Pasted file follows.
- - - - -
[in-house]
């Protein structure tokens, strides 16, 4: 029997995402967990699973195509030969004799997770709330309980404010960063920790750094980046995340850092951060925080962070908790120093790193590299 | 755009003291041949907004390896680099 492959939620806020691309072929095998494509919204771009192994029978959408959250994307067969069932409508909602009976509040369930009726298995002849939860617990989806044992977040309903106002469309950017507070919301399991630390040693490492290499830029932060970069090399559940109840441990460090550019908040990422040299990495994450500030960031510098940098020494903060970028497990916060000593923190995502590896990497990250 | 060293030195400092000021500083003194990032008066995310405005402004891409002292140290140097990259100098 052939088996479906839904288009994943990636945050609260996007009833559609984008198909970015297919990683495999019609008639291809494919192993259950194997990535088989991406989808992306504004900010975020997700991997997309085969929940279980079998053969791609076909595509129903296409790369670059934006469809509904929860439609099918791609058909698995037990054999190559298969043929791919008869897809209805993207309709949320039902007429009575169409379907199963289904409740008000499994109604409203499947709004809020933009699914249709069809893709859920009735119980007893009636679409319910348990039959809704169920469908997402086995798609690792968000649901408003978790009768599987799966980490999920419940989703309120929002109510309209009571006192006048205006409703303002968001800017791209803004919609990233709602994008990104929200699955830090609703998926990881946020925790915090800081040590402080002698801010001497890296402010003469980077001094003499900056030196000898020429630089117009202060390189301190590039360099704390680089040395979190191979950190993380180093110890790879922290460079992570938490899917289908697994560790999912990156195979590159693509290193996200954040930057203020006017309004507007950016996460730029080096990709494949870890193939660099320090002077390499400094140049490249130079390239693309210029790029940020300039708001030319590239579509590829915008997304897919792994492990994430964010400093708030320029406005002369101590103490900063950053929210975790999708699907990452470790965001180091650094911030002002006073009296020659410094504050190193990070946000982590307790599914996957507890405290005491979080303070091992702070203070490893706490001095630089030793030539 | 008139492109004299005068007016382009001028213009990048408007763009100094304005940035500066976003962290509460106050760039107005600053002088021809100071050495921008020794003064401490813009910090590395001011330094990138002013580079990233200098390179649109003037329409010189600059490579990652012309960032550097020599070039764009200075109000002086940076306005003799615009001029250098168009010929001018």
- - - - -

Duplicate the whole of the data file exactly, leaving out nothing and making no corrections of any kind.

[in-house]
């Protein structure tokens, strides 16, 4: 029997995402967990699973195509030969004799997770709330309980404010960063920790750094980046995340850092951060925080962070908790120093790193590299 | 755009003291041949907004390896680099 492959939620806020691309072929095998494509919204771009192994029978959408959250994307067969069932409508909602009976509040369930009726298995002849939860617990989806044992977040309903106002469309950017507070919301399991630390040693490492290499830029932060970069090399559940109840441990460090550019908040990422040299990495994450500030960031510098940098020494903060970028497990916060000593923190995502590896990497990250 | 060293030195400092000021500083003194990032008066995310405005402004891409002292140290140097990259100098 052939088996479906839904288009994943990636945050609260996007009833559609984008198909970015297919990683495999019609008639291809494919192993259950194997990535088989991406989808992306504004900010975020997700991997997309085969929940279980079998053969791609076909595509129903296409790369670059934006469809509904929860439609099918791609058909698995037990054999190559298969043929791919008869897809209805993207309709949320039902007429009575169409379907199963289904409740008000499994109604409203499947709004809020933009699914249709069809893709859920009735119980007893009636679409319910348990039959809704169920469908997402086995798609690792968000649901408003978790009768599987799966980490999920419940989703309120929002109510309209009571006192006048205006409703303002968001800017791209803004919609990233709602994008990104929200699955830090609703998926990881946020925790915090800081040590402080002698801010001497890296402010003469980077001094003499900056030196000898020429630089117009202060390189301190590039360099704390680089040395979190191979950190993380180093110890790879922290460079992570938490899917289908697994560790999912990156195979590159693509290193996200954040930057203020006017309004507007950016996460730029080096990709494949870890193939660099320090002077390499400094140049490249130079390239693309210029790029940020300039708001030319590239579509590829915008997304897919792994492990994430964010400093708030320029406005002369101590103490900063950053929210975790999708699907990452470790965001180091650094911030002002006073009296020659410094504050190193990070946000982590307790599914996957507890405290005491979080303070091992702070203070490893706490001095630089030793030539 | 008139492109004299005068007016382009001028213009990048408007763009100094304005940035500066976003962290509460106050760039107005600053002088021809100071050495921008020794003064401490813009910090590395001011330094990138002013580079990233200098390179649109003037329409010189600059490579990652012309960032550097020599070039764009200075109000002086940076306005003799615009001029250098168009010929001018």